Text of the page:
DEAR MISS MANNERS: I was standing at the curb in front of a restaurant, and my attention was more focused on the parking lot than the front door, approximately 15 feet away from me. An older woman walked up to the door and said pointedly in my direction, “In my day, young men were expected to open doors for their elders.”
I do make a point of opening doors for ladies, the elderly, the disabled, people carrying or pushing things, etc., when I am passing through a door at nearly the same time as them, or am standing close to the door for some other reason.
Presumably, if I had been standing at the other side of the parking lot, I would not have been expected to sprint over to open the door. But at what distance am I required to move to the door to open it for someone if I am not already within arm’s length of it?
GENTLE READER: The maximum distance that requires intervention is measured not in feet, but in the less precise metrics of your attention and the other person’s need.
You cannot be expected to act on a situation of which you are unaware, and the presumption that this is the case grows with distance. An intervening driveway diminishes your responsibility. However, an elderly person who is struggling, and failing, to balance packages and a heavy door increases your responsibility to intervene.
Someone who has enough spare energy to be able to criticize the behavior of passersby — a rude, not to mention energy-consuming, task — rates somewhat lower. If you can plausibly appear not to have heard the woman’s remark, then Miss Manners agrees you can go about your business. If not, she can only thank you for performing an otherwise thankless task.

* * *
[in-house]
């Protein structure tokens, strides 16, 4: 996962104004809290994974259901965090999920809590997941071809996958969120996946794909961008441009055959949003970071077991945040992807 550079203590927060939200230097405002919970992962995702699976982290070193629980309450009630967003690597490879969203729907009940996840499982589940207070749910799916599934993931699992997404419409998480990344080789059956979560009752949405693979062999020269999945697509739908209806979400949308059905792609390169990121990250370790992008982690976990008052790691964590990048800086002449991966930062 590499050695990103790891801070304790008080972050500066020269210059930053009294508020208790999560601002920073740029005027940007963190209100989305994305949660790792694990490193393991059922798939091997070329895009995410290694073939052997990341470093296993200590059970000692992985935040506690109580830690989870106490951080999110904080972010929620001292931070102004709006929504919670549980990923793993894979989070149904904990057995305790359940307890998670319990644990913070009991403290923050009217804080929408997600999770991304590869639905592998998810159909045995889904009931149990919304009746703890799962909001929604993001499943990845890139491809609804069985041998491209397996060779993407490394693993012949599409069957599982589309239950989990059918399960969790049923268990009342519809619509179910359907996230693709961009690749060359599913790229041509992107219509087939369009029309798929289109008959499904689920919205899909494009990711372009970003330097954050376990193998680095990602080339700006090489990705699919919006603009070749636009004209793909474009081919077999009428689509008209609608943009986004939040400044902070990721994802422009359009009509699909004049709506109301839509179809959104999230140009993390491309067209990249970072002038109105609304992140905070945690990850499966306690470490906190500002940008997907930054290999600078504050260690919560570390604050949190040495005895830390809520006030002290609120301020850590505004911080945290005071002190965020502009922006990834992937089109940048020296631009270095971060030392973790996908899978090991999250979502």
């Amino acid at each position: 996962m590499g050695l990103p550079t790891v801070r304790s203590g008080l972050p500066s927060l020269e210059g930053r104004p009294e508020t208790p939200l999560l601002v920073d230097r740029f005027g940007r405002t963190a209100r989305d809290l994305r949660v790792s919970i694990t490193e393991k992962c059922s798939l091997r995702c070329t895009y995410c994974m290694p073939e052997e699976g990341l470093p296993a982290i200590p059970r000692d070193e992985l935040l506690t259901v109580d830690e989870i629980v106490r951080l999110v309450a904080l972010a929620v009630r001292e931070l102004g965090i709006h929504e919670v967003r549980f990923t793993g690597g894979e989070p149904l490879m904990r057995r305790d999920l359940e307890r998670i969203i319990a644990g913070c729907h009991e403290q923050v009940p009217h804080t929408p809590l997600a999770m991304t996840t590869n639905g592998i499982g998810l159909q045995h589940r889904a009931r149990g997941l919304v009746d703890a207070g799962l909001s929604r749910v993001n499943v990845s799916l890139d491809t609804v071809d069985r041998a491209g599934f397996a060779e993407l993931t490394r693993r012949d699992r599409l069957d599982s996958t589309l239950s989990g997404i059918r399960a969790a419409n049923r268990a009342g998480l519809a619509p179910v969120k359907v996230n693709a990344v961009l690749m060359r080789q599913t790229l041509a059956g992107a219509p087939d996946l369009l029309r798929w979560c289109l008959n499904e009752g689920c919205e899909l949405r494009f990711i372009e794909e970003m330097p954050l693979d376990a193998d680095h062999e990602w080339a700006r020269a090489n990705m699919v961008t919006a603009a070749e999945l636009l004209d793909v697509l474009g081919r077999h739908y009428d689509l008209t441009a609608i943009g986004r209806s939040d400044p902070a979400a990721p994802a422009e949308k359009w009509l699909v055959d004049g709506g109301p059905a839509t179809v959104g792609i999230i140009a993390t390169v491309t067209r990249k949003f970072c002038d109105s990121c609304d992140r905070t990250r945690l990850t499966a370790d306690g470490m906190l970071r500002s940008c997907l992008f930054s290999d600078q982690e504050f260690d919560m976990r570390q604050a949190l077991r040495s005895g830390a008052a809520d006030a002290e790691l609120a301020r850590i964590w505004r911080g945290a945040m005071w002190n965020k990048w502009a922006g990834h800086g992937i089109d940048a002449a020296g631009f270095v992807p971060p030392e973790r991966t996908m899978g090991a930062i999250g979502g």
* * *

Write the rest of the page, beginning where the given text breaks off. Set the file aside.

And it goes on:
DEAR MISS MANNERS: My fiance and I are getting married in a small backyard ceremony this fall. Friends of mine are getting married two weeks later, and have sent us a save-the-date announcement for their large wedding.
GENTLE READER: The rule of returning invitation for invitation does not apply to weddings absolutely, but Miss Manners recognizes your dilemma.
The solution will require a conversation that begins with the admission that you are also getting married, followed by the explanation that you are having a very small, informal family wedding.
Since telling people that they are not invited is … not a compliment … your explanation should be followed with an alternative invitation. If you are not planning a later party for friends, then perhaps you could suggest an evening out with the two newlywed couples. And if you have not already booked the honeymoon, you might wish to ensure that you are far from home on the second weekend after your own nuptials.
DEAR MISS MANNERS: I am invited to a 50th birthday luncheon for a girlfriend, and the invite says, “no gifts, please.” What can I do instead?
GENTLE READER: Bring your most winning smile.
Please send your questions to Miss Manners at her website, www.missmanners.com; to her email, firstname.lastname@example.org; or through postal mail to Miss Manners, Andrews McMeel Syndication, 1130 Walnut St., Kansas City, MO 64106.